Church-State Relations Favor Freedom of Religion in Cuba

"I think there is a possibility to be heard, to express our thoughts openly and honestly, which is important and makes it easier to exercise the right to religious freedom as established in the Constitution," Izquierdo told Prensa Latina.

He added that there are sectors, above all abroad, that are determined to offer an image that differs from reality.

"Cuban-American reactionary sectors try to show that relations between the Church and the Government are fatal, describing one or the other as opportunistic, thus ignoring the existing dialogue," the religious leader said in Havana.

There are rules to be followed in Cuba as in any other place in the world, which guarantee the development of society, and they are not an obstacle to good relations in a country with such a religious diversity, regardless of differences or criteria, the pastor added. The Reformed Presbyterian Church in Cuba has a baptized membership of 12,000 people, distributed in 50 congregations, mainly in the western and central regions of the country.

Like Izquierdo, Georgina Garcia, grand secretary of the Order of the Knights of Light, noted the ties between that fraternal association and the State.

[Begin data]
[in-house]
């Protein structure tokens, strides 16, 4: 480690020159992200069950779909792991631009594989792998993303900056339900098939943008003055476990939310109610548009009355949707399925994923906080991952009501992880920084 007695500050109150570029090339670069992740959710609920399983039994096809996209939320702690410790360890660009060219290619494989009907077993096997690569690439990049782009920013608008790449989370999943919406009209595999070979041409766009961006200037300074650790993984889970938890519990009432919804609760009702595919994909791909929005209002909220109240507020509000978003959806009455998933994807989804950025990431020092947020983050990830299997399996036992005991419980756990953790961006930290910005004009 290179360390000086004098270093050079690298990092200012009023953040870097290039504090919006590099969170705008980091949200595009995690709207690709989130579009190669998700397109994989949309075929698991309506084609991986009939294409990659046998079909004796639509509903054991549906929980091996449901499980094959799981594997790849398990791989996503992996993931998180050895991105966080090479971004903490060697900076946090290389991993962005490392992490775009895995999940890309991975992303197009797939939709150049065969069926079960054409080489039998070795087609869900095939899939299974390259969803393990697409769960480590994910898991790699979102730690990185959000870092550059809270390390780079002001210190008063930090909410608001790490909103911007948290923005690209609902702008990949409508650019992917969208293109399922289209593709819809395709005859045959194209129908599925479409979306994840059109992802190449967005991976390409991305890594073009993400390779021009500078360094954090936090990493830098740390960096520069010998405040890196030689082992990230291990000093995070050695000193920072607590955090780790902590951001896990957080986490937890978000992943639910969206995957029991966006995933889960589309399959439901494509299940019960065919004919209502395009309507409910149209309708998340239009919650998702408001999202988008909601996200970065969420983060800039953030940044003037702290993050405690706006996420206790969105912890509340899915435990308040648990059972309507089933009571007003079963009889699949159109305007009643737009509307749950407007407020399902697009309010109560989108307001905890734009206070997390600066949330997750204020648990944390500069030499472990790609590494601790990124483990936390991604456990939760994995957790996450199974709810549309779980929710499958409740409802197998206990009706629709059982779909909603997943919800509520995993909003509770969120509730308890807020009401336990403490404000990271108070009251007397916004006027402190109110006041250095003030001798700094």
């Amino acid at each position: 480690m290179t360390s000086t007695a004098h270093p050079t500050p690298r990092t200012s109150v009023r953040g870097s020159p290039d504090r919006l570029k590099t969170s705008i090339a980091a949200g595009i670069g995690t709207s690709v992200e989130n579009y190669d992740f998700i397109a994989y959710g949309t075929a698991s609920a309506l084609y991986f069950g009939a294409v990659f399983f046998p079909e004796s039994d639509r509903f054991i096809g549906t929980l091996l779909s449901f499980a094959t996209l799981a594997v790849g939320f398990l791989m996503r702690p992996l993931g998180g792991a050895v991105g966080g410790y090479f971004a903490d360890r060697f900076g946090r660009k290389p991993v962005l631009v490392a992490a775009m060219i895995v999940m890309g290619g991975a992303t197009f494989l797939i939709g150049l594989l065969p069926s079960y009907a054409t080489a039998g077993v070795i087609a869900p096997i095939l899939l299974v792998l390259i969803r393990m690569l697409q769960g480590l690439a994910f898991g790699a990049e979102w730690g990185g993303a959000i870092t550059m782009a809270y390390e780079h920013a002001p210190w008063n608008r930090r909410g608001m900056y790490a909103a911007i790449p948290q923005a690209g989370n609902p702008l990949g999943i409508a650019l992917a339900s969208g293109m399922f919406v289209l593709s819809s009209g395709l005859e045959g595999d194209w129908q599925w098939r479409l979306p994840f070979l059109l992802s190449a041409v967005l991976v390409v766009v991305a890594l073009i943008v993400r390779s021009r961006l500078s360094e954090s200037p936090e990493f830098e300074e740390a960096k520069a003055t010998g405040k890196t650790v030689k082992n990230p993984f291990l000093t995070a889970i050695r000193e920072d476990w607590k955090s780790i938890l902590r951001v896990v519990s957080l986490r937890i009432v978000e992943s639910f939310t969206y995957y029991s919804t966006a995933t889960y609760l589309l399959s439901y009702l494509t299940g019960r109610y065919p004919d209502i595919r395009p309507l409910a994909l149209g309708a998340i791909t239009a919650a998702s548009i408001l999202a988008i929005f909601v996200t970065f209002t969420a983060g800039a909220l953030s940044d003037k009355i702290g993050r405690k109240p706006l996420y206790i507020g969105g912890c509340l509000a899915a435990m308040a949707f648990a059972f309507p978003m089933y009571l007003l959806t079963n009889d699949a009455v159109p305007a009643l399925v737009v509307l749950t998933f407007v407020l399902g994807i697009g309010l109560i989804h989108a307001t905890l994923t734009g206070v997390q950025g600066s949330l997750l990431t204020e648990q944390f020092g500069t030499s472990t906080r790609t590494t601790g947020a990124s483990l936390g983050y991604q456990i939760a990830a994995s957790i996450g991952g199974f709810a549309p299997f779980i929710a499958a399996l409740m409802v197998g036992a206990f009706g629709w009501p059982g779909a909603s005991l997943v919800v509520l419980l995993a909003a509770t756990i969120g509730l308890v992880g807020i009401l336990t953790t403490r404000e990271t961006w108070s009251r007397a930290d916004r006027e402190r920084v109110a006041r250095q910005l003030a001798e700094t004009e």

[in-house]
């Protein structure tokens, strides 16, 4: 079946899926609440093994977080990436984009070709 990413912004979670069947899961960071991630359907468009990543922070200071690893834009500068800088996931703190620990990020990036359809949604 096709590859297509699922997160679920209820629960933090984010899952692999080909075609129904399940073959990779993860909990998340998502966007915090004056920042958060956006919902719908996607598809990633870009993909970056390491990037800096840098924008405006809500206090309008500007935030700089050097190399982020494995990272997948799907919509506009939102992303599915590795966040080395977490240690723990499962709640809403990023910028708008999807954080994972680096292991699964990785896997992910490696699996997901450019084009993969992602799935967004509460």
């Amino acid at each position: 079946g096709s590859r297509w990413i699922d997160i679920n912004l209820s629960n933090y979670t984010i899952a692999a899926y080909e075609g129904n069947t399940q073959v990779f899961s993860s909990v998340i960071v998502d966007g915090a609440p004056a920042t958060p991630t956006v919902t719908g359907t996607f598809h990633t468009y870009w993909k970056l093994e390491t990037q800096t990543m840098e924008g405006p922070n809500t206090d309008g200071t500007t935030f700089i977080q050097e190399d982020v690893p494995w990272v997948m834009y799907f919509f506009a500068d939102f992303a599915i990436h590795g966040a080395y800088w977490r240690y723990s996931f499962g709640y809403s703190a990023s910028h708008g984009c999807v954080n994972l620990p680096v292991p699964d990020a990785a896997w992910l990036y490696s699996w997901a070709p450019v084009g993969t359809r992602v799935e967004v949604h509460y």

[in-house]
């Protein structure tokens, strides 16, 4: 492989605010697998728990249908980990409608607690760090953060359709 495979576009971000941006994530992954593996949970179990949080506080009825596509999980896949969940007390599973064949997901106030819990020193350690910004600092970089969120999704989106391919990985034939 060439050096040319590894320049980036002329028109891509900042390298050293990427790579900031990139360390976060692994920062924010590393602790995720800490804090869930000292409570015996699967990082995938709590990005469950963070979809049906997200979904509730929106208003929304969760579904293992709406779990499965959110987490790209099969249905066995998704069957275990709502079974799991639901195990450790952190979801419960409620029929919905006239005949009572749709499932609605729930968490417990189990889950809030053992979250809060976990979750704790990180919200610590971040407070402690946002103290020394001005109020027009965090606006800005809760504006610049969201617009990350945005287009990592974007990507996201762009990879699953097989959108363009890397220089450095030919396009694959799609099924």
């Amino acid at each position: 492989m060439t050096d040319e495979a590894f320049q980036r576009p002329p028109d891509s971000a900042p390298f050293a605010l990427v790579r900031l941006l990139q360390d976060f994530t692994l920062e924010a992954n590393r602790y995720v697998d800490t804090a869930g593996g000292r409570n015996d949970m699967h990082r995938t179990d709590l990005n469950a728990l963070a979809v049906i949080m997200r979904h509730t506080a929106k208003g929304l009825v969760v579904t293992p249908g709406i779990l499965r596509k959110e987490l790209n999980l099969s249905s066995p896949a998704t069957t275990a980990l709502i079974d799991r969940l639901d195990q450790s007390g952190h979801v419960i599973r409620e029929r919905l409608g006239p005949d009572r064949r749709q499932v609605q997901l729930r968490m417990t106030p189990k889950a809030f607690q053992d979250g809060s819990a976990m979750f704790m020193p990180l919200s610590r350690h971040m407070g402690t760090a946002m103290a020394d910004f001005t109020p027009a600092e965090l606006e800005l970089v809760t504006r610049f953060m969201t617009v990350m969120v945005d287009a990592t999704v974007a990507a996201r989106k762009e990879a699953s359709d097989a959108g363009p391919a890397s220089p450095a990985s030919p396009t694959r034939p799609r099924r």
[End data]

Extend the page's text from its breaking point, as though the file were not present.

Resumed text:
"There is understanding, we can dialogue without any problem and reach an agreement," Garcia explained to Prensa Latina. She said that the Order, which began its work in Cuba over a century ago, has 2,500 members and 42 lodges.

The general director of the Buddhist-lay organization Soka Gakkai of Cuba, Joannet Delgado, said the situation in the country is favorable for the development of the freedom of religion.

"Soka Gakkai, an institution with a consultative status at the United Nations, enjoys the Government's support and we do not have limitations to do our work of building values in society," she noted.

Delgado pointed out that the relation between the Buddhist organization, represented in 192 countries, began more than 15 years ago, when its international president, Daisaku Ikeda, visited Cuba.

"At the time, Ikeda met with the leader of the Revolution, Fidel Castro, and then Minister of Culture Armando Hart, who is an honorary member of Soka Gakkai," she said.

Religious leaders and Cuban authorities meet regularly at different levels, including the regional one.

At the latest meeting, held in February, Vice President Esteban Lazo and Communist Party officials talked with Protestants, Evangelists, Russian and Greek Orthodox representatives, Buddhists, Muslims, believers of religions of African origin, spiritualist centers, fraternal associations and the Hebrew community, among other institutions.

link to original report by Prensa Latina